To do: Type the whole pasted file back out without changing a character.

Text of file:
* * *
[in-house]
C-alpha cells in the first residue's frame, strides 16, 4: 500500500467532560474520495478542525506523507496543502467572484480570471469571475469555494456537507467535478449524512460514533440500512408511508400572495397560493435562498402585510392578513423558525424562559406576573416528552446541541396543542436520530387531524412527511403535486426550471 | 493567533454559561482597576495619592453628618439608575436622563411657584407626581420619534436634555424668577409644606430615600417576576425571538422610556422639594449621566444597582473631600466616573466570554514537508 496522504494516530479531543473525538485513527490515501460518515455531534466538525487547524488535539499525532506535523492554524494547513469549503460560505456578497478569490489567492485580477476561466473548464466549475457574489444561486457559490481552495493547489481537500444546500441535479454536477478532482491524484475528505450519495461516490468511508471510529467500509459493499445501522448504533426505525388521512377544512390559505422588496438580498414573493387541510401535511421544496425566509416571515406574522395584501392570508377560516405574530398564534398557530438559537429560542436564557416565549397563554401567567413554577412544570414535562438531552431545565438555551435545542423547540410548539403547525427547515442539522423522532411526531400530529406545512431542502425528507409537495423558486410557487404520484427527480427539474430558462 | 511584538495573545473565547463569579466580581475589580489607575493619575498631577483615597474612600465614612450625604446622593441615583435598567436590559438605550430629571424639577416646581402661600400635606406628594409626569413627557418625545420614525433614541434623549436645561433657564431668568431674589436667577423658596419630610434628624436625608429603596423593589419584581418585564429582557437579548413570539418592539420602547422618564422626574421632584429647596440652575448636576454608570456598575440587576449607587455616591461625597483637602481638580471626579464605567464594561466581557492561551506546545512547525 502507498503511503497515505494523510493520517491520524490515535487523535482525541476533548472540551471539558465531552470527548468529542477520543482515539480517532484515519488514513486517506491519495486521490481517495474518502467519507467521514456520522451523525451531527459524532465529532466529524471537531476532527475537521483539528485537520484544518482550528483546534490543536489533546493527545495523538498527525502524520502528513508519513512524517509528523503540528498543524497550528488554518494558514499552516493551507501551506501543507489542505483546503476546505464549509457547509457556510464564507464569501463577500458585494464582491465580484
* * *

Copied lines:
[in-house]
C-alpha cells in the first residue's frame, strides 16, 4: 500500500467532560474520495478542525506523507496543502467572484480570471469571475469555494456537507467535478449524512460514533440500512408511508400572495397560493435562498402585510392578513423558525424562559406576573416528552446541541396543542436520530387531524412527511403535486426550471 | 493567533454559561482597576495619592453628618439608575436622563411657584407626581420619534436634555424668577409644606430615600417576576425571538422610556422639594449621566444597582473631600466616573466570554514537508 496522504494516530479531543473525538485513527490515501460518515455531534466538525487547524488535539499525532506535523492554524494547513469549503460560505456578497478569490489567492485580477476561466473548464466549475457574489444561486457559490481552495493547489481537500444546500441535479454536477478532482491524484475528505450519495461516490468511508471510529467500509459493499445501522448504533426505525388521512377544512390559505422588496438580498414573493387541510401535511421544496425566509416571515406574522395584501392570508377560516405574530398564534398557530438559537429560542436564557416565549397563554401567567413554577412544570414535562438531552431545565438555551435545542423547540410548539403547525427547515442539522423522532411526531400530529406545512431542502425528507409537495423558486410557487404520484427527480427539474430558462 | 511584538495573545473565547463569579466580581475589580489607575493619575498631577483615597474612600465614612450625604446622593441615583435598567436590559438605550430629571424639577416646581402661600400635606406628594409626569413627557418625545420614525433614541434623549436645561433657564431668568431674589436667577423658596419630610434628624436625608429603596423593589419584581418585564429582557437579548413570539418592539420602547422618564422626574421632584429647596440652575448636576454608570456598575440587576449607587455616591461625597483637602481638580471626579464605567464594561466581557492561551506546545512547525 502507498503511503497515505494523510493520517491520524490515535487523535482525541476533548472540551471539558465531552470527548468529542477520543482515539480517532484515519488514513486517506491519495486521490481517495474518502467519507467521514456520522451523525451531527459524532465529532466529524471537531476532527475537521483539528485537520484544518482550528483546534490543536489533546493527545495523538498527525502524520502528513508519513512524517509528523503540528498543524497550528488554518494558514499552516493551507501551506501543507489542505483546503476546505464549509457547509457556510464564507464569501463577500458585494464582491465580484